There are concept albums, and then there is Drones.
Muse’s seventh LP treads far beyond the battle lines of the humble concept album, rewriting the ‘rock opera’ genre with an exultant war cry and all-guitars-blazing.
The English trio’s latest offering crafts an emotionally arduous and action-packed narrative that unfolds chronologically across the disc, following in the footsteps of such watershed albums as The Who’s Tommy and Pink Floyd’s The Wall, with the musical bombast of Queen’s A Night At The Opera.
In fact, Queen’s influence can be heard charging throughout the circuitry of Drones. Freddie Mercury lives on in the monstrously stacked vocals of Defector, Revolt and Aftermath, a trio of triumphant arena rock anthems that occur in sequence during the disc’s second act.
Gone are the multi-coloured test tubes of stylistic experimentation that characterised The 2nd Law. Instead of dubstep, electro funk and orchestral arrangements we have Matt Bellamy showcasing the kind of dazzling guitar work that made him something of a six-string icon back in the day, with the explosive solo that rips into the epic metal stormer, Reapers, triggering Eddie Van Halen Eruption-style flashbacks. There’s also a touch of Pink Floyd and Neil Young circa Dead Man about the disc’s post-apocalyptic penultimate track, The Globalist.
There can be no doubt, Muse are back up to their old tricks, using their core three-piece rock sound to relate this enigmatic dystopian parable to the masses.
Speaking of which, Drones unfolds a tale of a hero who is brainwashed by the state to kill without mercy, before being redeemed by love, defecting and revolting, but *spoiler alert* ultimately failing to save the ones he loves. Although the titular acapela finale track, Drones, does end things on a somewhat ambiguous note (pun totally intended) likely because postmodernism, there seems to be a foreboding message that underpins the whole thing.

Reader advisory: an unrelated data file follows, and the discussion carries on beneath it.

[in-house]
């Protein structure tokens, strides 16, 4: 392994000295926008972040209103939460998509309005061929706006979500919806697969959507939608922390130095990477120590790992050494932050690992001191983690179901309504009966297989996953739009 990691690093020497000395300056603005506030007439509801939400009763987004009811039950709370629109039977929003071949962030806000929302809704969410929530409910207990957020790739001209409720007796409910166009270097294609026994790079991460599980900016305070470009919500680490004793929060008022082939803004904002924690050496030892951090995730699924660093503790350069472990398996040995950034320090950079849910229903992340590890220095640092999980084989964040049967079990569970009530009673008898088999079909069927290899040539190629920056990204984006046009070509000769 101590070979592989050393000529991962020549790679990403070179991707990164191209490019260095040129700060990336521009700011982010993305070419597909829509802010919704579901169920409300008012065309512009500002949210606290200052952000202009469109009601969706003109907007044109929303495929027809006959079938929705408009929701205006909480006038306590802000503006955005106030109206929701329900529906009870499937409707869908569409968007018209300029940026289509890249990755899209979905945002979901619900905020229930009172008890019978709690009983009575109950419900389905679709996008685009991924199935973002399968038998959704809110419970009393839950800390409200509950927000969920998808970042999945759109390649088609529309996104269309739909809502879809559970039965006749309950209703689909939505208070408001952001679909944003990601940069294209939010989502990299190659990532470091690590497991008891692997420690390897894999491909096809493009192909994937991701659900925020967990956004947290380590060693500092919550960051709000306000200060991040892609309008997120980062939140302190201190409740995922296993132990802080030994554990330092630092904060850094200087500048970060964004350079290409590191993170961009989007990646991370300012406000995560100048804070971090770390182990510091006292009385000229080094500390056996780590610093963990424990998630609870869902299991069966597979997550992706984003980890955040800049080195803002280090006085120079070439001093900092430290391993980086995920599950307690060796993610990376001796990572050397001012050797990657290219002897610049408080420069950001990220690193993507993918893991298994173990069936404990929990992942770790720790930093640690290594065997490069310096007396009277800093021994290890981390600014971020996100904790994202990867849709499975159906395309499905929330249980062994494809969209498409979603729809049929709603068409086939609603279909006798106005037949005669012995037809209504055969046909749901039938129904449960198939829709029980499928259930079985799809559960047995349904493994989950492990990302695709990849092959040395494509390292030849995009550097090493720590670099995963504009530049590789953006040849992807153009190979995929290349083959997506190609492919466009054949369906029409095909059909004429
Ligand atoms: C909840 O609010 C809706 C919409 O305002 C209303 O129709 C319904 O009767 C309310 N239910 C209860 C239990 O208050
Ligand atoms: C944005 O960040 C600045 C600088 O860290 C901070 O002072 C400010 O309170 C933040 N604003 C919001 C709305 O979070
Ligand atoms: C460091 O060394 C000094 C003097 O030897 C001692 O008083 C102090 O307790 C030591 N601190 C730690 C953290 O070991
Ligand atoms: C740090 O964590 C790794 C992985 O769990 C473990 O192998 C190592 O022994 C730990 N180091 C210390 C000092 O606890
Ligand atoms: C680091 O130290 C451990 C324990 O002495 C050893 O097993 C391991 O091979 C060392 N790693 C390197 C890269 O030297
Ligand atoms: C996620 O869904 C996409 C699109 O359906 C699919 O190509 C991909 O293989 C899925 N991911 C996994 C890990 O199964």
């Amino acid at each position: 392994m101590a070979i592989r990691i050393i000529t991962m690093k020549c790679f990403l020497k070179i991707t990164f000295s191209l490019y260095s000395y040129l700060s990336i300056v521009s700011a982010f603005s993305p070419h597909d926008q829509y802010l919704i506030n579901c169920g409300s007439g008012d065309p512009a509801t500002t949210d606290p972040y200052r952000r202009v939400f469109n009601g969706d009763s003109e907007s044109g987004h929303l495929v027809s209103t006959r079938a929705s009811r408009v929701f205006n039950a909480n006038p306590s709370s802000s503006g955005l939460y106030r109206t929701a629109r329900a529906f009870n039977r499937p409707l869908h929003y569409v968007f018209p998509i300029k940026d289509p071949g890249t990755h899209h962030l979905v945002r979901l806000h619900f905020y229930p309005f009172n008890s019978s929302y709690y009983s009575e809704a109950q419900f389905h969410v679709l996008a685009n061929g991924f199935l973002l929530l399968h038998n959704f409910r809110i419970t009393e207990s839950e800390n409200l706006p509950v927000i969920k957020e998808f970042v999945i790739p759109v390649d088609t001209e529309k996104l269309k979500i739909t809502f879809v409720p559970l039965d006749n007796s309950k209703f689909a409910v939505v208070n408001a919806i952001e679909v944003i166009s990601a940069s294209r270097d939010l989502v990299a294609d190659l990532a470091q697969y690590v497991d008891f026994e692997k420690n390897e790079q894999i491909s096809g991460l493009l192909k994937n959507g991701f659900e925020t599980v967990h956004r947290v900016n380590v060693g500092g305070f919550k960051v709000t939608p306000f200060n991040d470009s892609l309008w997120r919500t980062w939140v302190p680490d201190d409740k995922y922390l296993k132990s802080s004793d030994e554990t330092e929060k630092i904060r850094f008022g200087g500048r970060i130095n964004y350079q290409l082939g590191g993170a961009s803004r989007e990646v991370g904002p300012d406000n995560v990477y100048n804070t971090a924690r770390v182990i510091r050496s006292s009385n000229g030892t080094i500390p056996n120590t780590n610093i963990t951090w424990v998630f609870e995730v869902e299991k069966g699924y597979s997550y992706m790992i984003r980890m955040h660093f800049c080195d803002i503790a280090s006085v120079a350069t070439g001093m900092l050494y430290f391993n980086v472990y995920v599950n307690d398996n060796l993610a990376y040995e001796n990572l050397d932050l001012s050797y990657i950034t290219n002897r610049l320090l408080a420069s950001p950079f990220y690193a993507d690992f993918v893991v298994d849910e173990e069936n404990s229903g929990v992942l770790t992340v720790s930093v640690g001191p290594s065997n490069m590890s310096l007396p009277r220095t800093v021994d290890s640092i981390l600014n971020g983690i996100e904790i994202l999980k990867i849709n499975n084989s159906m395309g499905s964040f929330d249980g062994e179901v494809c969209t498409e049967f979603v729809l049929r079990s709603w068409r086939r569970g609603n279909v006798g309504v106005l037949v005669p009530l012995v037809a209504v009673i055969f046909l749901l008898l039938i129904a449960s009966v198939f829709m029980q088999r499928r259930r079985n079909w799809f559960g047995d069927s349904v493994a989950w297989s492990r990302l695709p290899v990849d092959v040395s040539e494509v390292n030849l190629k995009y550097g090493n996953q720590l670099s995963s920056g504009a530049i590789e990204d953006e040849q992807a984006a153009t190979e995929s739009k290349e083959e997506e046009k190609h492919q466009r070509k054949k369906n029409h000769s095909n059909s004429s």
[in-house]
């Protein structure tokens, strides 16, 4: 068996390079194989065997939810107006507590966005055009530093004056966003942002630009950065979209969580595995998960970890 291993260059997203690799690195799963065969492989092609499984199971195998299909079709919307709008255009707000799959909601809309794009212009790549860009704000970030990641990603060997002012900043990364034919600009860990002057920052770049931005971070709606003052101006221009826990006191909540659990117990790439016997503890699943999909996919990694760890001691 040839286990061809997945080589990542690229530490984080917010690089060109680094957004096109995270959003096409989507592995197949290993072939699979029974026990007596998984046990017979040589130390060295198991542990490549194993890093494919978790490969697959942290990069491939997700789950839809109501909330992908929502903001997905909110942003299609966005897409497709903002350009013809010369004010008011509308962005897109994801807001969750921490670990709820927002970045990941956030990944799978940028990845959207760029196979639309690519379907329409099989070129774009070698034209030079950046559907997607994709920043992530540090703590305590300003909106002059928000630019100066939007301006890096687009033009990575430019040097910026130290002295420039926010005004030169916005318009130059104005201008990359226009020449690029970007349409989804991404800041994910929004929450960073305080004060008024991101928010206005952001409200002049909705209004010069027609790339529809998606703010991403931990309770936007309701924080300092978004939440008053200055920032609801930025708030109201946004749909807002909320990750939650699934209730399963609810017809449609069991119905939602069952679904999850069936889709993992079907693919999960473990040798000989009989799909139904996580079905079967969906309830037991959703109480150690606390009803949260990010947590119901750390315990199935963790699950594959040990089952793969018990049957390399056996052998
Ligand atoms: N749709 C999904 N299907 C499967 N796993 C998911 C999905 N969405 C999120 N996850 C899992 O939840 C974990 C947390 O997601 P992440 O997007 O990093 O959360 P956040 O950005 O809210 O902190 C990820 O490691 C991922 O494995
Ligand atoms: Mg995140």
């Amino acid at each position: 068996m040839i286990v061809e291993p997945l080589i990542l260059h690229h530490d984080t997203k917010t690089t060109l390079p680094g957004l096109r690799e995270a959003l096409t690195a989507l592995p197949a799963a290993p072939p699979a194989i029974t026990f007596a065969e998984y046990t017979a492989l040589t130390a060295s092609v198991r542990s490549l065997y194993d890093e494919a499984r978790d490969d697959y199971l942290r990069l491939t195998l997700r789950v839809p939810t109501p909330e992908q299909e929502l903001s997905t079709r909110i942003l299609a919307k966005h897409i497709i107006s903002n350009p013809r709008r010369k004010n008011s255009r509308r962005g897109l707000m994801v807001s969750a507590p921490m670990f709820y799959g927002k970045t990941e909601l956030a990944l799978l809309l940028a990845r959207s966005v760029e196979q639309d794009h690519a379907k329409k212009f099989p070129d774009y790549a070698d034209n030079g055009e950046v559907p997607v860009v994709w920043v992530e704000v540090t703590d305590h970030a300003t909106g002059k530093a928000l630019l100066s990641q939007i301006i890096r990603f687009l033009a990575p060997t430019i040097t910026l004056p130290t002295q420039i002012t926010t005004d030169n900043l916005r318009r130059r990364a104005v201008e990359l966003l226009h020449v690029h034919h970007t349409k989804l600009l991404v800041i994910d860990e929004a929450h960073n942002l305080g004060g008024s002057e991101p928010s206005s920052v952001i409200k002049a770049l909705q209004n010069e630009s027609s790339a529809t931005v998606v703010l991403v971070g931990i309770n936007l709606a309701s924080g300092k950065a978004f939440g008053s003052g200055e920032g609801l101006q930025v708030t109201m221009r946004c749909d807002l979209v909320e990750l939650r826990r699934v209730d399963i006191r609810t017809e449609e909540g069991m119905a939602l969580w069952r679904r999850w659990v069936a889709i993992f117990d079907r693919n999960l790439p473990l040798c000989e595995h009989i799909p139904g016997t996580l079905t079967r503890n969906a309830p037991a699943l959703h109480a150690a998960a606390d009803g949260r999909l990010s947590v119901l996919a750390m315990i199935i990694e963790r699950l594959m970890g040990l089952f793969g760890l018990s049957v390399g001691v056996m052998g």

Threaded through with spoken word audio, including a famous JFK speech about duplicitous cold war tactics, Drones seems to promote vigilance against those in power, who would seek to use technology to help them keep it, to humanity’s massive detriment.
These kinds of Orwellian themes, which we’ve seen crop up time and again across Muse’s discography, take centre stage here, and there’s a strong sense that everything that came before, from Citizen Erased to The Resistance, was all just a build-up to this one blockbuster musical event.
That said, if you rip away the focus from the narrative and boil the album down to its musical components, what you’re left with is a collection of killer, car-radio-friendly rock tracks. But together, Drones is so much more than just the sum of its parts.
This time around, Muse haven’t just notched up another worthy addition to their album collection. They’ve given fans a reason to care about the album itself as a whole, which in today’s musical climate, is no mean feat.
‘Drones’ is set to drop in Australia on June 5th. Read our interview with bassist Chris Wolstenholme here.
Watch: Muse – Reapers [Official Lyric Video]